History Of Terror

 
Since the dawn of humanity, mankind has shown a propensity for inflicting terror on his fellow man – unequalled in any other species – of such unimaginable depths of cruelty and depravity as to be referred to as ‘inhuman’. Whether used strategically, tactically or simply psychotically, terror, symptomatic of man’s inhumanity to man, is therefore a congenital human condition. From Emperor Nero to the SS to Islamic State, the architects of terror continue to plunder the pages of history, indelibly so.

The series will examine a wide cross-section of some of the most infamous, and lesser-known, architects of terror, be they individuals, organizations or regimes and consider how they have impacted, and continue to impact, the course of history. The first title in the series, Al-Qaeda in the Islamic Maghreb: Shadow of Terror over The Sahel, from 2007, for example, highlights today’s murderous jihadists, while the second title in the series, Bloody Mary: Tudor Terror, 1553–1558, looks at an older form of religious-inspired terror.

The UN defines genocide as ‘acts committed with intent to destroy, in whole or in part, a national, ethnical, racial or religious group’: Armenia, The Holocaust, Ukraine, Cambodia and Rwanda are the most infamous examples. The Oxford English Dictionary defines massacre as ‘the indiscriminate and brutal slaughter of people or (less commonly) animals; carnage, butchery, slaughter in number’: Wounded Knee, Katyn Wood, Sharpeville, My Lai, Sabra and Shatila, Srebrenica, Columbine and Orlando are but a handful of thousands of massacres stretching back to the dawn of time. Be it a pogrom, ethnic cleansing, utilitarian genocide, democide, systematic extermination – whatever categorization or euphemism the international lawmakers might choose – it is simply mass murder, and there has never been a paucity of murderers to conduct the business: the death squads.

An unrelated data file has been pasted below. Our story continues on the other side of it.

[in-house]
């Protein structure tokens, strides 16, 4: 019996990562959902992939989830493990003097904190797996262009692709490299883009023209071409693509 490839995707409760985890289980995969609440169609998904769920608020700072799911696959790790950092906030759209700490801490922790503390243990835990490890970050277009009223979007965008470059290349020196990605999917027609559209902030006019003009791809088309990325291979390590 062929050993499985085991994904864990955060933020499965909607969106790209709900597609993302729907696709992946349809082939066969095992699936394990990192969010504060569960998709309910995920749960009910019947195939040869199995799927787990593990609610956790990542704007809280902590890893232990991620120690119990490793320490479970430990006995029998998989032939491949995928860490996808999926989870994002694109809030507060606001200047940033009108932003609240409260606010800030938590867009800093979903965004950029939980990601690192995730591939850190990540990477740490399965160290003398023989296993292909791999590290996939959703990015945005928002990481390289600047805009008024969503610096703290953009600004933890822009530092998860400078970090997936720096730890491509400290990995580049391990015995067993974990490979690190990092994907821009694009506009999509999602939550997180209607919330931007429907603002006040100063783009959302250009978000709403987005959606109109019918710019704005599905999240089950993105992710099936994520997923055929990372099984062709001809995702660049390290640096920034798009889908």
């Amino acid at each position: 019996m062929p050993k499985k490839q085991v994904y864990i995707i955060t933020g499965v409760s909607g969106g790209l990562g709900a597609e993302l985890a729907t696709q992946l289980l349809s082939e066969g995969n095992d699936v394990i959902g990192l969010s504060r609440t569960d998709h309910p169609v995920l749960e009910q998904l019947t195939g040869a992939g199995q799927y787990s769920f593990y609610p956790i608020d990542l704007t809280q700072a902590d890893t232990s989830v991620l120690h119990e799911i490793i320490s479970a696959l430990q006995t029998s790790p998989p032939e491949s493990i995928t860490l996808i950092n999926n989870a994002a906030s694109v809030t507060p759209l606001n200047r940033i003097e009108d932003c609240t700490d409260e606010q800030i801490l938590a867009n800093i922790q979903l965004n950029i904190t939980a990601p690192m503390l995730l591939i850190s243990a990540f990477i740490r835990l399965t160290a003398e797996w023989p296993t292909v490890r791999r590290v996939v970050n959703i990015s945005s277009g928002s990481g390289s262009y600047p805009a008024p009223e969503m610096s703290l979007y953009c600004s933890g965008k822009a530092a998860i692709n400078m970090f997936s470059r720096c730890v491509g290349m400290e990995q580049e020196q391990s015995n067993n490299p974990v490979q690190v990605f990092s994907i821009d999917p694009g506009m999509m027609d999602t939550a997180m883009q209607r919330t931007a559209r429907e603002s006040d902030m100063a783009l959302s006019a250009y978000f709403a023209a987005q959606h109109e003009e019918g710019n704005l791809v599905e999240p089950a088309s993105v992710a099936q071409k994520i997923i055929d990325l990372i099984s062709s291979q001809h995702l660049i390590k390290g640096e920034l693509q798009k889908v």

The series will examine a wide cross-section of some of the most infamous, and lesser-known, architects of terror, be they individuals, organizations or regimes and consider how they have impacted, and continue to impact, the course of history. The first title in the series, Al-Qaeda in the Islamic Maghreb: Shadow of Terror over The Sahel, from 2007, for example, highlights today’s murderous jihadists, while the second title in the series, Bloody Mary: Tudor Terror, 1553–1558, looks at an older form of religious-inspired terror.

The series will also look at the backgrounds, the motivations, catalysts, and the short- and longer-term effects of history’s genocides and massacres. More specifically the series will study the internal workings, the actual mechanics, of mass slaughter be it by lone-wolf psychopaths or ‘industrialized killing machines’ as highlighted by the first series titles, SS Einsatzgruppen: Nazi Death Squads, 1939–1945 and Vlakplaas: Apartheid Death Squads, 1979–1994

All series titles are available from www.pen-and-sword.co.uk or amazon
AlQAEDA in the Islamic Maghreb
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Armenian Geonocide